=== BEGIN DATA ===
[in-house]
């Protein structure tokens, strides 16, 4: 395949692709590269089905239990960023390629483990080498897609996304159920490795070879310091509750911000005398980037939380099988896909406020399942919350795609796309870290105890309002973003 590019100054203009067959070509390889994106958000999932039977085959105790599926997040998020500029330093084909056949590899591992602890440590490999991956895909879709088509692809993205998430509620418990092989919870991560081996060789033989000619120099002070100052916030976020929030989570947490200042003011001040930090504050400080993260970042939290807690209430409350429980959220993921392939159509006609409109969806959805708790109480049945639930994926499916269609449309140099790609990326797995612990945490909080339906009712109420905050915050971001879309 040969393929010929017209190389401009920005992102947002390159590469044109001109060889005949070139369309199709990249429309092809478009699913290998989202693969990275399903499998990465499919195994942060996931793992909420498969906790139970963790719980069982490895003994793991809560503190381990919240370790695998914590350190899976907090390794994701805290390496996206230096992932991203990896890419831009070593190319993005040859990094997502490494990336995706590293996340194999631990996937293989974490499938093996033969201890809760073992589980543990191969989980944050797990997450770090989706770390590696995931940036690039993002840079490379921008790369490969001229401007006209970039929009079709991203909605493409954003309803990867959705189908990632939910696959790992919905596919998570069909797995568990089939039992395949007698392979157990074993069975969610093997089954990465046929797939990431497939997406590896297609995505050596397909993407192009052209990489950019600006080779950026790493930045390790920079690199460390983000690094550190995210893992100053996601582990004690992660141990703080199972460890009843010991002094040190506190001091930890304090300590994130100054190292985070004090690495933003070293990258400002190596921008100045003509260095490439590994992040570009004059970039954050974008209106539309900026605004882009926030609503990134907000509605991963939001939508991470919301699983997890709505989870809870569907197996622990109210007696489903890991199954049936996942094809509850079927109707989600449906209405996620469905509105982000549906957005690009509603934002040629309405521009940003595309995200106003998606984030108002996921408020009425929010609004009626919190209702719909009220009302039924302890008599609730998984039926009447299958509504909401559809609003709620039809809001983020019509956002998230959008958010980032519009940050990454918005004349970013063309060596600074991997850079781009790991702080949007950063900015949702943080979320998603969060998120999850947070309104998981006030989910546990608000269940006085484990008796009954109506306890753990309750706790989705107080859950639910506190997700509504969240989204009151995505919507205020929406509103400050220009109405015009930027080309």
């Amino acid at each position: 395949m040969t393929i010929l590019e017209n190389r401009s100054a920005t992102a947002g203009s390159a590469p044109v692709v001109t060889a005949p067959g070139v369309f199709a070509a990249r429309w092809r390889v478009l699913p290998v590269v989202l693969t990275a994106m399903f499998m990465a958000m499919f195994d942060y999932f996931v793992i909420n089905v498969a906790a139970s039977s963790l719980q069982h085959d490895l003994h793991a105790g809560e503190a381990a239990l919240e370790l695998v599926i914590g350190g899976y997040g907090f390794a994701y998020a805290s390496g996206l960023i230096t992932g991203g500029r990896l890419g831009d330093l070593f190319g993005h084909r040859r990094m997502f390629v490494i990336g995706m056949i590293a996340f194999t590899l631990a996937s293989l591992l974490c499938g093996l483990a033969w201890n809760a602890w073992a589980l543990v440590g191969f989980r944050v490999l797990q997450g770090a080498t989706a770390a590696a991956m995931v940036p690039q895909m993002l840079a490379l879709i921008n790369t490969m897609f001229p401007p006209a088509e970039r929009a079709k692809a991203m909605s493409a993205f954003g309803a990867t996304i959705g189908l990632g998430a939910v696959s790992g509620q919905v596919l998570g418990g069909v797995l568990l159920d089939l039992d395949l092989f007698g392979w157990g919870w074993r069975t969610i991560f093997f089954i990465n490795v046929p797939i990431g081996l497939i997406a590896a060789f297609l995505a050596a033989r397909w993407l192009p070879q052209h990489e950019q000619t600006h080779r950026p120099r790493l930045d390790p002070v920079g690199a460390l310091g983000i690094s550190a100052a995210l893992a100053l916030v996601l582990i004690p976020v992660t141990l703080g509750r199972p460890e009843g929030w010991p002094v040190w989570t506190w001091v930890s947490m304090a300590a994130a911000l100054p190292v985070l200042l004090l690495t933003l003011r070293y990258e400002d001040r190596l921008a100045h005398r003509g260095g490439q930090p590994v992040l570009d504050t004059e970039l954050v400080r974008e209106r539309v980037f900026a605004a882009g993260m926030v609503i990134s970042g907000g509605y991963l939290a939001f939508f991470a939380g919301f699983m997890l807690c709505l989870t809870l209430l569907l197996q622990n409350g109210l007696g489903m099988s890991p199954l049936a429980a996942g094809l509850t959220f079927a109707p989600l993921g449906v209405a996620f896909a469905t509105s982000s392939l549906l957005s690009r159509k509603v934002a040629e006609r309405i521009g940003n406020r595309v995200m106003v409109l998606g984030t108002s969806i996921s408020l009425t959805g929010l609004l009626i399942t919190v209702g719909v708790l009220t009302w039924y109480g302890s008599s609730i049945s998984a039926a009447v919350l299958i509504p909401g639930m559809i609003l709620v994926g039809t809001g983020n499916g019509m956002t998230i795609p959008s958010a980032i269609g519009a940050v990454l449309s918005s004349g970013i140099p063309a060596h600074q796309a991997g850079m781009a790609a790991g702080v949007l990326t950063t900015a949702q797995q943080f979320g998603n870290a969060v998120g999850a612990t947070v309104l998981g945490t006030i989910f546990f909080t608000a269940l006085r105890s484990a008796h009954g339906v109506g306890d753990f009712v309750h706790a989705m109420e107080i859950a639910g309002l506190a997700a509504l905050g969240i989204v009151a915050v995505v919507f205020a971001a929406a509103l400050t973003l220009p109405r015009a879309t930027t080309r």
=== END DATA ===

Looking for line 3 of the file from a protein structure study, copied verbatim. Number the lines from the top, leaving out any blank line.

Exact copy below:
């Amino acid at each position: 395949m040969t393929i010929l590019e017209n190389r401009s100054a920005t992102a947002g203009s390159a590469p044109v692709v001109t060889a005949p067959g070139v369309f199709a070509a990249r429309w092809r390889v478009l699913p290998v590269v989202l693969t990275a994106m399903f499998m990465a958000m499919f195994d942060y999932f996931v793992i909420n089905v498969a906790a139970s039977s963790l719980q069982h085959d490895l003994h793991a105790g809560e503190a381990a239990l919240e370790l695998v599926i914590g350190g899976y997040g907090f390794a994701y998020a805290s390496g996206l960023i230096t992932g991203g500029r990896l890419g831009d330093l070593f190319g993005h084909r040859r990094m997502f390629v490494i990336g995706m056949i590293a996340f194999t590899l631990a996937s293989l591992l974490c499938g093996l483990a033969w201890n809760a602890w073992a589980l543990v440590g191969f989980r944050v490999l797990q997450g770090a080498t989706a770390a590696a991956m995931v940036p690039q895909m993002l840079a490379l879709i921008n790369t490969m897609f001229p401007p006209a088509e970039r929009a079709k692809a991203m909605s493409a993205f954003g309803a990867t996304i959705g189908l990632g998430a939910v696959s790992g509620q919905v596919l998570g418990g069909v797995l568990l159920d089939l039992d395949l092989f007698g392979w157990g919870w074993r069975t969610i991560f093997f089954i990465n490795v046929p797939i990431g081996l497939i997406a590896a060789f297609l995505a050596a033989r397909w993407l192009p070879q052209h990489e950019q000619t600006h080779r950026p120099r790493l930045d390790p002070v920079g690199a460390l310091g983000i690094s550190a100052a995210l893992a100053l916030v996601l582990i004690p976020v992660t141990l703080g509750r199972p460890e009843g929030w010991p002094v040190w989570t506190w001091v930890s947490m304090a300590a994130a911000l100054p190292v985070l200042l004090l690495t933003l003011r070293y990258e400002d001040r190596l921008a100045h005398r003509g260095g490439q930090p590994v992040l570009d504050t004059e970039l954050v400080r974008e209106r539309v980037f900026a605004a882009g993260m926030v609503i990134s970042g907000g509605y991963l939290a939001f939508f991470a939380g919301f699983m997890l807690c709505l989870t809870l209430l569907l197996q622990n409350g109210l007696g489903m099988s890991p199954l049936a429980a996942g094809l509850t959220f079927a109707p989600l993921g449906v209405a996620f896909a469905t509105s982000s392939l549906l957005s690009r159509k509603v934002a040629e006609r309405i521009g940003n406020r595309v995200m106003v409109l998606g984030t108002s969806i996921s408020l009425t959805g929010l609004l009626i399942t919190v209702g719909v708790l009220t009302w039924y109480g302890s008599s609730i049945s998984a039926a009447v919350l299958i509504p909401g639930m559809i609003l709620v994926g039809t809001g983020n499916g019509m956002t998230i795609p959008s958010a980032i269609g519009a940050v990454l449309s918005s004349g970013i140099p063309a060596h600074q796309a991997g850079m781009a790609a790991g702080v949007l990326t950063t900015a949702q797995q943080f979320g998603n870290a969060v998120g999850a612990t947070v309104l998981g945490t006030i989910f546990f909080t608000a269940l006085r105890s484990a008796h009954g339906v109506g306890d753990f009712v309750h706790a989705m109420e107080i859950a639910g309002l506190a997700a509504l905050g969240i989204v009151a915050v995505v919507f205020a971001a929406a509103l400050t973003l220009p109405r015009a879309t930027t080309r």